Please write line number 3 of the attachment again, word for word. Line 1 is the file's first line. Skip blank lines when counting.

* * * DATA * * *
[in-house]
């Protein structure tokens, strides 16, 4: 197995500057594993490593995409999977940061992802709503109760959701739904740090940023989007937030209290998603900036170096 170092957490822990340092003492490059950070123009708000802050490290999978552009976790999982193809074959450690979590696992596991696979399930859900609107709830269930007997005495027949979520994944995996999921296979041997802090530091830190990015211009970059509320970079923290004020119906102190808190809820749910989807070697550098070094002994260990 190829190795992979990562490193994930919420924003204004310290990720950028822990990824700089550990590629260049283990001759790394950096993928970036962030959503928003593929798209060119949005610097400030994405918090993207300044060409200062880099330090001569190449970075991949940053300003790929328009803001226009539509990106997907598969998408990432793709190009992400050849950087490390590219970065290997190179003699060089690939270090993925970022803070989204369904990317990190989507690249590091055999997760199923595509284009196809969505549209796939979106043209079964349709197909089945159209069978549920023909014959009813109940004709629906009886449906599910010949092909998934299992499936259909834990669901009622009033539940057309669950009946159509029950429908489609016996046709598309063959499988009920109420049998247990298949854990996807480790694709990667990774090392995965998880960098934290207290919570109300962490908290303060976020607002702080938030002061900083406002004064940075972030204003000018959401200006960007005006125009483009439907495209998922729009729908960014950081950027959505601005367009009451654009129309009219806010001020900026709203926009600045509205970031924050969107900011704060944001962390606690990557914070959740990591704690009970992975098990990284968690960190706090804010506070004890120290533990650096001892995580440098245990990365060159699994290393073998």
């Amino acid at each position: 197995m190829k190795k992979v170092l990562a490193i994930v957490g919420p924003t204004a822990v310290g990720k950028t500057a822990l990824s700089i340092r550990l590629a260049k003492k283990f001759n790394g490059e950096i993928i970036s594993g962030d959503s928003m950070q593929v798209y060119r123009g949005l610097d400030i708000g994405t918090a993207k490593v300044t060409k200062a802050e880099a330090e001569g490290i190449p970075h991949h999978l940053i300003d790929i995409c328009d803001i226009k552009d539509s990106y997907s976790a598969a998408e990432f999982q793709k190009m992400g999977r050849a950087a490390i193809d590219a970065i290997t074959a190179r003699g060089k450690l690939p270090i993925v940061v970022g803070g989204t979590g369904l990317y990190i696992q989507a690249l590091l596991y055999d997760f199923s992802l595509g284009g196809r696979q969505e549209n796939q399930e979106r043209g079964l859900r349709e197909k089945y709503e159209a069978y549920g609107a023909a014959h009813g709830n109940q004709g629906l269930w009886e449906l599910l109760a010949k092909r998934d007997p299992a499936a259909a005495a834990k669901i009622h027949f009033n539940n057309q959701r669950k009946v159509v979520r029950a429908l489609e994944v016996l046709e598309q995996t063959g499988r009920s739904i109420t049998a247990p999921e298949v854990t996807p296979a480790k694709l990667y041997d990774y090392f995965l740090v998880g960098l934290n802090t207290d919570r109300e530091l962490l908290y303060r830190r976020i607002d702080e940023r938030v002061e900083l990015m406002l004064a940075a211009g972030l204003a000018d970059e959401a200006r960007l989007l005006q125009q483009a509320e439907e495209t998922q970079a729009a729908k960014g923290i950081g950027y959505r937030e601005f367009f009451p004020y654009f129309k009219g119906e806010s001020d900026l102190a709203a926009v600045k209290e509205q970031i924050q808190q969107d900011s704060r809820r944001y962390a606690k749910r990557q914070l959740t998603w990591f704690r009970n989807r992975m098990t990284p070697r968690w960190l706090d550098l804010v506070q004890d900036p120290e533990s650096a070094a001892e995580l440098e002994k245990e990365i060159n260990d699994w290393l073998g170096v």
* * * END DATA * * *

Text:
């Amino acid at each position: 197995m190829k190795k992979v170092l990562a490193i994930v957490g919420p924003t204004a822990v310290g990720k950028t500057a822990l990824s700089i340092r550990l590629a260049k003492k283990f001759n790394g490059e950096i993928i970036s594993g962030d959503s928003m950070q593929v798209y060119r123009g949005l610097d400030i708000g994405t918090a993207k490593v300044t060409k200062a802050e880099a330090e001569g490290i190449p970075h991949h999978l940053i300003d790929i995409c328009d803001i226009k552009d539509s990106y997907s976790a598969a998408e990432f999982q793709k190009m992400g999977r050849a950087a490390i193809d590219a970065i290997t074959a190179r003699g060089k450690l690939p270090i993925v940061v970022g803070g989204t979590g369904l990317y990190i696992q989507a690249l590091l596991y055999d997760f199923s992802l595509g284009g196809r696979q969505e549209n796939q399930e979106r043209g079964l859900r349709e197909k089945y709503e159209a069978y549920g609107a023909a014959h009813g709830n109940q004709g629906l269930w009886e449906l599910l109760a010949k092909r998934d007997p299992a499936a259909a005495a834990k669901i009622h027949f009033n539940n057309q959701r669950k009946v159509v979520r029950a429908l489609e994944v016996l046709e598309q995996t063959g499988r009920s739904i109420t049998a247990p999921e298949v854990t996807p296979a480790k694709l990667y041997d990774y090392f995965l740090v998880g960098l934290n802090t207290d919570r109300e530091l962490l908290y303060r830190r976020i607002d702080e940023r938030v002061e900083l990015m406002l004064a940075a211009g972030l204003a000018d970059e959401a200006r960007l989007l005006q125009q483009a509320e439907e495209t998922q970079a729009a729908k960014g923290i950081g950027y959505r937030e601005f367009f009451p004020y654009f129309k009219g119906e806010s001020d900026l102190a709203a926009v600045k209290e509205q970031i924050q808190q969107d900011s704060r809820r944001y962390a606690k749910r990557q914070l959740t998603w990591f704690r009970n989807r992975m098990t990284p070697r968690w960190l706090d550098l804010v506070q004890d900036p120290e533990s650096a070094a001892e995580l440098e002994k245990e990365i060159n260990d699994w290393l073998g170096v």